Apple Computer makes cool computers. In the business world, that's not necessarily a good thing. But when racking up 1,566 Apple Xserves, cool--in the thermal sense of the word--counts.
Defense contractor Colsa Corp. buys high-performance computer clusters for the U.S. Army. That means competitive bidding, as in the case of an Army supercomputer project that went up for bid in April. With requirements that specified footprint, power-management options, and a peak performance of 25 teraflops--computational speed surpassed by only one supercomputer in the world as of August--the company fielded proposals from six major vendors. "Apple won on technical [merits] and cost," executive VP Anthony DiRienzo says.
Colsa's Xserve cluster draws about a third as much power as systems that were proposed by Apple's competitors, executive VP DiRienzo says.
Photo by Erick Anderson
But Colsa's Xserve cluster, dubbed Mach5, which should be operational this fall, draws
about half a megawatt of power. The systems proposed by the competition required up to three times that. As a consequence, some of the competing systems required more processors, which drove up the cost.
Apple--cost competitive? The Army was as skeptical as anybody familiar with the business-technology market, DiRienzo says, asking the usual questions: "Why are you going to put it on Apple? They're more expensive. Are you going to get the same thing out?" But the project worked so well, "they were very supportive of us as we went through this solicitation and this acquisition," DiRienzo says. "They're happy with the performance that the Apples should give."
They're especially happy with the price tag: $5.8 million. The next-closest bid came in at $7.4 million.
The difference isn't simply that the G5 chip draws significantly less power than competing chips, says Alex Grossman, director of hardware storage at Apple. Through its control of hardware and software, Apple has been able to design custom input/output components that allow the use of more affordable, more energy-efficient disk storage without sacrificing data transfer speed. "Our Serial ATA [has] three 7,200-rpm drives in there, which draw less than half the power of SCSI drives that most people use and generate half the heat," Grossman boasts. "We can get similar performance to what people get in 10,000-rpm SCSI drives. And in a lot of cases, we approach what they get with 15,000-rpm drives."
And the costs stay low. "The cost is really a commodity-cost level," Grossman says.
While the challenges of high-performance computing aren't necessarily familiar or germane to the average business-technology manager, cost is one element that bedevils buyers of supercomputers and single CPUs alike. And true or not, Apple has long been perceived as the costlier option. The fact that Apple enjoys a gross margin of around 27%, about 10 percentage points higher than Dell's, doesn't argue otherwise.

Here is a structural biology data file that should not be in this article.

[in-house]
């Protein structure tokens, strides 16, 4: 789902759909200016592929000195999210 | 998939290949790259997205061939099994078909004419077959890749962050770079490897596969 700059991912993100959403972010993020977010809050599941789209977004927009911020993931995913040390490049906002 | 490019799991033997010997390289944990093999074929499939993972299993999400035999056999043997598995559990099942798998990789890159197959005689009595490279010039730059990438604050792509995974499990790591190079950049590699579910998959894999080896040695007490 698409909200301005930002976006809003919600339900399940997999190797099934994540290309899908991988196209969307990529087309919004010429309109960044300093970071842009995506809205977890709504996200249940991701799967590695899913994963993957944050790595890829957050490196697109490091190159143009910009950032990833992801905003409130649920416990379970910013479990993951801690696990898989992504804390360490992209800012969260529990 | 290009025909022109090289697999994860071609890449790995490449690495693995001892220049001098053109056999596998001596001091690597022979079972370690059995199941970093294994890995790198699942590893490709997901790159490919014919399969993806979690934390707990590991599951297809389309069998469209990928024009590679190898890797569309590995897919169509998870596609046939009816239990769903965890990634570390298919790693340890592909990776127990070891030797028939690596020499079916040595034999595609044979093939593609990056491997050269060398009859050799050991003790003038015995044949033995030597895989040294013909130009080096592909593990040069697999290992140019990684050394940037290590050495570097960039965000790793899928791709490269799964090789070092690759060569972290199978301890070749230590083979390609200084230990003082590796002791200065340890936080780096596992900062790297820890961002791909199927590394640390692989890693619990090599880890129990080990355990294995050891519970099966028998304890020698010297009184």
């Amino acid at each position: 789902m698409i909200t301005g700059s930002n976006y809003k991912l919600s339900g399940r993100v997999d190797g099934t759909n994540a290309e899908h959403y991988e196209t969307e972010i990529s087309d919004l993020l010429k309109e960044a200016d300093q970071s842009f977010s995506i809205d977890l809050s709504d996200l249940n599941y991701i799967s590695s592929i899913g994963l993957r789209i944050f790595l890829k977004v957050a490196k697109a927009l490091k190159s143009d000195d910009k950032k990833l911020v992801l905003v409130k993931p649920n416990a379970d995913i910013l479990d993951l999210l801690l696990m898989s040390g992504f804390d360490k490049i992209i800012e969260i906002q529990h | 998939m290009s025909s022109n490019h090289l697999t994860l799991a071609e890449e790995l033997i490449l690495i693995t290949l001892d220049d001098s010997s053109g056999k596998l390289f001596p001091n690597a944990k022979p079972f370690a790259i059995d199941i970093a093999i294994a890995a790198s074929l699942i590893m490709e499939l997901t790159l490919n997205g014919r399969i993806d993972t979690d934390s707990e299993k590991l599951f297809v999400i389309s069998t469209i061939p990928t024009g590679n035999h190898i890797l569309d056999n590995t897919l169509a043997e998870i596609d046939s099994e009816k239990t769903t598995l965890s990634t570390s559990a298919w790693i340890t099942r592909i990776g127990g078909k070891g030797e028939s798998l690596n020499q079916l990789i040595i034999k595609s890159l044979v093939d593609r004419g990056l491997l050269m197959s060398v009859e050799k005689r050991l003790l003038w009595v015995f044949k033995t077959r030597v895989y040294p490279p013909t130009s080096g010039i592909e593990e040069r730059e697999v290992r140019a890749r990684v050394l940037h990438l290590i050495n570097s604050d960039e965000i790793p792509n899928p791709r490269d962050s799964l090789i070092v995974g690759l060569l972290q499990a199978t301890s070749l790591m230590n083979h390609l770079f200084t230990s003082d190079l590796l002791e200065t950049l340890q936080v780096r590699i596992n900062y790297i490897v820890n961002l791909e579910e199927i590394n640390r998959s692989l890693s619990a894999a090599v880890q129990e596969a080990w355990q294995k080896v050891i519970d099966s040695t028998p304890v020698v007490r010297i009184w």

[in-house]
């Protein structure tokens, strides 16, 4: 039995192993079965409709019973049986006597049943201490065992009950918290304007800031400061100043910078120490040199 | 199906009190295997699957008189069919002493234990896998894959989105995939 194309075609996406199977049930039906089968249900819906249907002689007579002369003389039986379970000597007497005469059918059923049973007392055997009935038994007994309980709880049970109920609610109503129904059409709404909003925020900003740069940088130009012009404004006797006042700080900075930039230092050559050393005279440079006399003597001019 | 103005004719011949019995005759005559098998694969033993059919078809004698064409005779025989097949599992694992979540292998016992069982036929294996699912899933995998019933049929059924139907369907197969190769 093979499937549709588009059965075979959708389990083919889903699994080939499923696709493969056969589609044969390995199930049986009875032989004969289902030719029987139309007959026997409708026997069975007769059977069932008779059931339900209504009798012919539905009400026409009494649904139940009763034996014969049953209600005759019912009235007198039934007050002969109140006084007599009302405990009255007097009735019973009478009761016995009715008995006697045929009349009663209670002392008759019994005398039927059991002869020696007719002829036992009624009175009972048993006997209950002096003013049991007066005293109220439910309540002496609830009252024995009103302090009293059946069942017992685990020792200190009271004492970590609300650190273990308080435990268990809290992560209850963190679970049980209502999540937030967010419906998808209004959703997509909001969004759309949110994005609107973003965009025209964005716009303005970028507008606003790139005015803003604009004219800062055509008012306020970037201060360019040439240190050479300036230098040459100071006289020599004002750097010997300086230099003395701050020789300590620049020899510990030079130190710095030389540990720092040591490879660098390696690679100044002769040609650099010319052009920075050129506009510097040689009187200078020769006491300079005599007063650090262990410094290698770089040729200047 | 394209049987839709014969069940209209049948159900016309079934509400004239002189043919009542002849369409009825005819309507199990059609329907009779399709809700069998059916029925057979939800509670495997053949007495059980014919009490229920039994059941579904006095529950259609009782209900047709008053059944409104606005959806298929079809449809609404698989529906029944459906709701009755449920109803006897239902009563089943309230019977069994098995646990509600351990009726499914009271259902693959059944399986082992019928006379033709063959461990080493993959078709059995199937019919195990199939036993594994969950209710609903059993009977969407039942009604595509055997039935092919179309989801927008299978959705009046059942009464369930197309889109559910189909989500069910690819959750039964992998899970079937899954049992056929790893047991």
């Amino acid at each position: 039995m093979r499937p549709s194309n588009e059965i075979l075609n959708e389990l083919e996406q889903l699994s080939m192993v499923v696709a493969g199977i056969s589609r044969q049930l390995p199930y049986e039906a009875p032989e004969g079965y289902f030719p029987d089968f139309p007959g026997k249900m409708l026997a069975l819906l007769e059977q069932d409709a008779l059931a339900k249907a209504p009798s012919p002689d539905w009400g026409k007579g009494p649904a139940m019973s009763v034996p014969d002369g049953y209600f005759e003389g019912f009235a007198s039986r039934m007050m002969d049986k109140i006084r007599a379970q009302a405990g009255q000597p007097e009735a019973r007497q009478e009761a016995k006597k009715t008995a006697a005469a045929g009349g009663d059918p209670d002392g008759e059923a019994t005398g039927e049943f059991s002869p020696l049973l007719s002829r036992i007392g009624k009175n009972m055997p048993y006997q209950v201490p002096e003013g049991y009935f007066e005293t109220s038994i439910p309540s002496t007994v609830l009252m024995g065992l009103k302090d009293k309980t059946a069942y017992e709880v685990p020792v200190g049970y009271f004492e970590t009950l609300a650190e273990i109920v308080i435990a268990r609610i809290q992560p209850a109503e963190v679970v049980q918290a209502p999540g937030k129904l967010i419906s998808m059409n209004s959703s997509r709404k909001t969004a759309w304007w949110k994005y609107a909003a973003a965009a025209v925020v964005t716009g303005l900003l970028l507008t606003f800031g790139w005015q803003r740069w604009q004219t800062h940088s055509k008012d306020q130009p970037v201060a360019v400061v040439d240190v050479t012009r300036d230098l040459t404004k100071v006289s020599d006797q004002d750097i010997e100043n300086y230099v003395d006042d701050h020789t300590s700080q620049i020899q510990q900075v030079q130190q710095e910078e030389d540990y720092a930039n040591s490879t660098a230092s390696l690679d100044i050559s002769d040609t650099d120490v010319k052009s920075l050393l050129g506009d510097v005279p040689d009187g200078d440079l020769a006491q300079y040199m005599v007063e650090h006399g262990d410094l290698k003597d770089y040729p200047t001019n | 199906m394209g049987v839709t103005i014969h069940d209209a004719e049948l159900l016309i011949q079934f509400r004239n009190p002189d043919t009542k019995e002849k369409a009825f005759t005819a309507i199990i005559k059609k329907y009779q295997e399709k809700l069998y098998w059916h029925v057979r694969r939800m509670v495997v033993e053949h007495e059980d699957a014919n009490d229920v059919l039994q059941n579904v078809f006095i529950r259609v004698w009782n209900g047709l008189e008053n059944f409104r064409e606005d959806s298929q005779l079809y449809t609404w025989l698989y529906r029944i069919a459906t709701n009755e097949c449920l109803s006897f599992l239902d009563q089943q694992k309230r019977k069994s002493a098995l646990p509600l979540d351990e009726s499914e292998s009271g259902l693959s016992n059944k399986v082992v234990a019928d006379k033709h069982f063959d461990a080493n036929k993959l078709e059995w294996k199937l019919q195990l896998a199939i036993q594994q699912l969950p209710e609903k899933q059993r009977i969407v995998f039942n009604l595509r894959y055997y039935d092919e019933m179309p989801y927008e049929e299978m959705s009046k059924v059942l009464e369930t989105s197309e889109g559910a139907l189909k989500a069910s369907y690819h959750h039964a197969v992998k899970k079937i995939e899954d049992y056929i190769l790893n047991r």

It's probably fair to say that the views of Bob Neuberger, IS manager at National Semiconductor Corp., are shared by more IT pros than Apple would like. "About four or five years ago, we had a lot of Apples," he says. But the realities of the Windows-dominant enterprise market demanded a purge. "We ended up having to standardize just for operational efficiencies. Maybe if the [Apple] hardware could've been better at doing Windows stuff. ... We're not a Windows advocate, we just know we need to use that stuff to do business, and that's the way it is."
Peter Kastner, co-founder of research firm Aberdeen Group, says that Apple's high-performance computing wins--and there have been others, like the System X cluster at Virginia Tech University, recently upgraded to 1,100 Xserve G5s and currently being rebenchmarked--represent "glamour accounts." But the real bread-and-butter customers involve basic server and storage technology. "The bills are going to be paid with the one, two, three, four Xserves and a few terabytes of RAID storage," he says.
Apple knows that and has been tweaking its enterprise strategy around it, Kastner says. "Apple doesn't have the support and selling resources any longer to take on the entire global enterprise market," he explains. "But since the introduction of the Xserve and Xserve RAID, they now have a very good story that they can take to selected markets or to the small and medium-size businesses."
This cluster of high-performance Apple Xserve G5 servers runs fast and cool, without excessive power consumption.
"We got double the amount for half the price," says De La Renta, who notes that the Xserve RAID operates at a data rate of 400 Mbps, compared with the 200 Mbps he saw with the HP system. Compared with the company's previous tape backup system, the total backup-and-restore time dropped from 10 hours to 45 minutes, he says.